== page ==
1.7 Abolition of Infrastructure Planning Commission (‘‘IPC’’)
The IPC was established in October 2009 and is an independent, non-departmental public body responsible for considering and making decisions in England and Wales for nationally significant infrastructure projects (‘‘NSIPs’’) that exceed statutory thresholds.
The Act abolishes the IPC and transfers the functions of the IPC to the Secretary of State (‘SoS’) instead including for example introducing a three month time limit for the SoS to make a decision after an application has been examined.
2 Community Empowerment
2.1 Community right to bid for assets
The Act introduces an obligation on Local Authorities to maintain a comprehensive list of land assets of community value. Once an asset has been recorded on this list, the owner will not be permitted to dispose of it unless notification of the intended disposal has been given to the relevant Local Authority and community interest groups, such as charities and social enterprises, have had the opportunity to bid for the asset.
2.1 Community right to challenge
The Community right to challenge permits certain groups to challenge a local authority by expressing an interest in running a service. Those groups are voluntary and community groups, social enterprises, Parish Councils and Local authority employees currently delivering a service.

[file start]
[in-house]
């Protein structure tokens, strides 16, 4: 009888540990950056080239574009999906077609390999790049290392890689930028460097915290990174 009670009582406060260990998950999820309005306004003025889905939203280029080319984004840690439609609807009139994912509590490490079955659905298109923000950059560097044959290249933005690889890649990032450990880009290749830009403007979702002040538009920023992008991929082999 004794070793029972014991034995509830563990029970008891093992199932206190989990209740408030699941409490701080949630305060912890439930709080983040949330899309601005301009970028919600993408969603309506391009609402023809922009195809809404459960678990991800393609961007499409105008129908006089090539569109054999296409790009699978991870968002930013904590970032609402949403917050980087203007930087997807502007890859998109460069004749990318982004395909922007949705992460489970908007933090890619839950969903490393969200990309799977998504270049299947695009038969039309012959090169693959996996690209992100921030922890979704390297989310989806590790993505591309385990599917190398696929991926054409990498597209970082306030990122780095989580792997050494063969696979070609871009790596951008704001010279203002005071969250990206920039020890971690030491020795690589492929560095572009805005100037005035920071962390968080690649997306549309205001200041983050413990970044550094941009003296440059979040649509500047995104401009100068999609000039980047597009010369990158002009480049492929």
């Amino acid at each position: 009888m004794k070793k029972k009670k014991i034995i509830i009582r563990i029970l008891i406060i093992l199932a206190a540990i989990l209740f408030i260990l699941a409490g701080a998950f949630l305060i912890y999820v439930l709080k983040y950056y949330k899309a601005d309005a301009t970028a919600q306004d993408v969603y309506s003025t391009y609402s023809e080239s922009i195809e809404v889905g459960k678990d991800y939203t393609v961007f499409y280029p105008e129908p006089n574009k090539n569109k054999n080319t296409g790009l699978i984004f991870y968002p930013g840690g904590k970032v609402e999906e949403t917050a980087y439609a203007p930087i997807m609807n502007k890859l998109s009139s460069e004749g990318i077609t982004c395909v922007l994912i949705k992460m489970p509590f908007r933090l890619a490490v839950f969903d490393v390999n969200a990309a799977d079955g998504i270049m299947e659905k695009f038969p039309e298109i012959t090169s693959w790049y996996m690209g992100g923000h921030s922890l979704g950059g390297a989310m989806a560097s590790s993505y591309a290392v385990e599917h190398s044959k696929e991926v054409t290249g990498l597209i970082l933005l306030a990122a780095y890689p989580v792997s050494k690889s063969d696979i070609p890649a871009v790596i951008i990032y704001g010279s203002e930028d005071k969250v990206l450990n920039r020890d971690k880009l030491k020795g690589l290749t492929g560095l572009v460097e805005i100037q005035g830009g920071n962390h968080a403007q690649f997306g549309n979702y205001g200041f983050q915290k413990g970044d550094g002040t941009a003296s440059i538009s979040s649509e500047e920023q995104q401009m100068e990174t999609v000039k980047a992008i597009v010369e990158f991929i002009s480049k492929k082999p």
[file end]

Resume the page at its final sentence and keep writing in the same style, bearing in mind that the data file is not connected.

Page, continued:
3.1 Tenancy Deposit Scheme
Since 6 April 2007 it has been compulsory for a landlord granting a residential Assured Shorthold Tenancy in England and Wales, where a deposit is paid by the tenant, to join a Tenancy Deposit Scheme (‘’TDS’’). The landlord must provide the tenant with details of the particular TDS being used and the mechanics for the release of the deposit (the “Prescribed Information”) and hold the deposit in accordance with the provisions of the TDS. The Act requires landlords to provide tenants with the Prescribed Information within 30 days of receipt of the deposit rather than within a period of 14 days (as was previously the case). If a landlord fails to comply with this 30 day time frame, the tenant can apply to Court to enforce compliance, even if the tenancy has ended. If the Court finds that a landlord has failed to comply, the landlord may be ordered to pay a penalty of between one and three times the amount of the deposit.
3.1 Abolition of Home Information Packs
The Act formally abolishes the requirement for a seller of residential property to provide a Home Information Pack (‘’HIP’’) save for the obligation to provide an Energy Performance Certificate (“EPC”) which remains.
3.2 Business rates and Council Tax
The Act gives Local Authorities more control over business rates, cancels unfair backdated business rates and prevents Councils from imposing a business rate supplement on firms if a simple majority of those affected do not give consent. In addition the process for claiming small business rate relief has been simplified. Local Authorities currently have absolute discretion in setting the amount of Council Tax levied. The Act provides that, if a Local Authority proposes to raise Council Tax above the level set by the Secretary of State, it must hold a referendum to obtain the consent of local voters.
3.3 Social housing
There are various changes to the social housing regime and to homelessness legislation including a national homeswap scheme, reforming the current system of council housing finance, and giving local housing authorities greater freedom about who should qualify and who should go on the waiting list.